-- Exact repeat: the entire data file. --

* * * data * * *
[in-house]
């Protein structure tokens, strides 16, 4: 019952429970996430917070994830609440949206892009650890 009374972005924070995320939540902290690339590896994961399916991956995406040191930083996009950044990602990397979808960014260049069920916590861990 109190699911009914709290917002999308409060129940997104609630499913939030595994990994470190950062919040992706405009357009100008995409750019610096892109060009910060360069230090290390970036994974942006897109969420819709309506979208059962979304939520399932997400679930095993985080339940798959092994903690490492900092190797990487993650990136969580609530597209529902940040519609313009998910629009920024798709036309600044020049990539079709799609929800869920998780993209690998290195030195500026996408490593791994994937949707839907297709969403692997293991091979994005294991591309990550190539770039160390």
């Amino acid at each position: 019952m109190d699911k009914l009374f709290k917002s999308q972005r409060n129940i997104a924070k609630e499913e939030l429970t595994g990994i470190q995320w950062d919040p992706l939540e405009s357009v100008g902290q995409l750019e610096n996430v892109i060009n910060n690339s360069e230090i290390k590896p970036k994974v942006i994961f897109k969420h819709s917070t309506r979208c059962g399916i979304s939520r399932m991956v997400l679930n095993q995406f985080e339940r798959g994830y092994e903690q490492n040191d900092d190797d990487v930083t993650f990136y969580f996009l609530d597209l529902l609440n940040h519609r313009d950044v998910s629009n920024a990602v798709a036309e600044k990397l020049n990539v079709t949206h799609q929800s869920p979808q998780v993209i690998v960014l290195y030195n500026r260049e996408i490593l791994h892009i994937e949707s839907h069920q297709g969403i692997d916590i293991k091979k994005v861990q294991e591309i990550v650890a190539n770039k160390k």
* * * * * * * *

[in-house]
């Protein structure tokens, strides 16, 4: 019952429970996430917070994830609440949206892009650890 009374972005924070995320939540902290690339590896994961399916991956995406040191930083996009950044990602990397979808960014260049069920916590861990 109190699911009914709290917002999308409060129940997104609630499913939030595994990994470190950062919040992706405009357009100008995409750019610096892109060009910060360069230090290390970036994974942006897109969420819709309506979208059962979304939520399932997400679930095993985080339940798959092994903690490492900092190797990487993650990136969580609530597209529902940040519609313009998910629009920024798709036309600044020049990539079709799609929800869920998780993209690998290195030195500026996408490593791994994937949707839907297709969403692997293991091979994005294991591309990550190539770039160390």
């Amino acid at each position: 019952m109190d699911k009914l009374f709290k917002s999308q972005r409060n129940i997104a924070k609630e499913e939030l429970t595994g990994i470190q995320w950062d919040p992706l939540e405009s357009v100008g902290q995409l750019e610096n996430v892109i060009n910060n690339s360069e230090i290390k590896p970036k994974v942006i994961f897109k969420h819709s917070t309506r979208c059962g399916i979304s939520r399932m991956v997400l679930n095993q995406f985080e339940r798959g994830y092994e903690q490492n040191d900092d190797d990487v930083t993650f990136y969580f996009l609530d597209l529902l609440n940040h519609r313009d950044v998910s629009n920024a990602v798709a036309e600044k990397l020049n990539v079709t949206h799609q929800s869920p979808q998780v993209i690998v960014l290195y030195n500026r260049e996408i490593l791994h892009i994937e949707s839907h069920q297709g969403i692997d916590i293991k091979k994005v861990q294991e591309i990550v650890a190539n770039k160390k």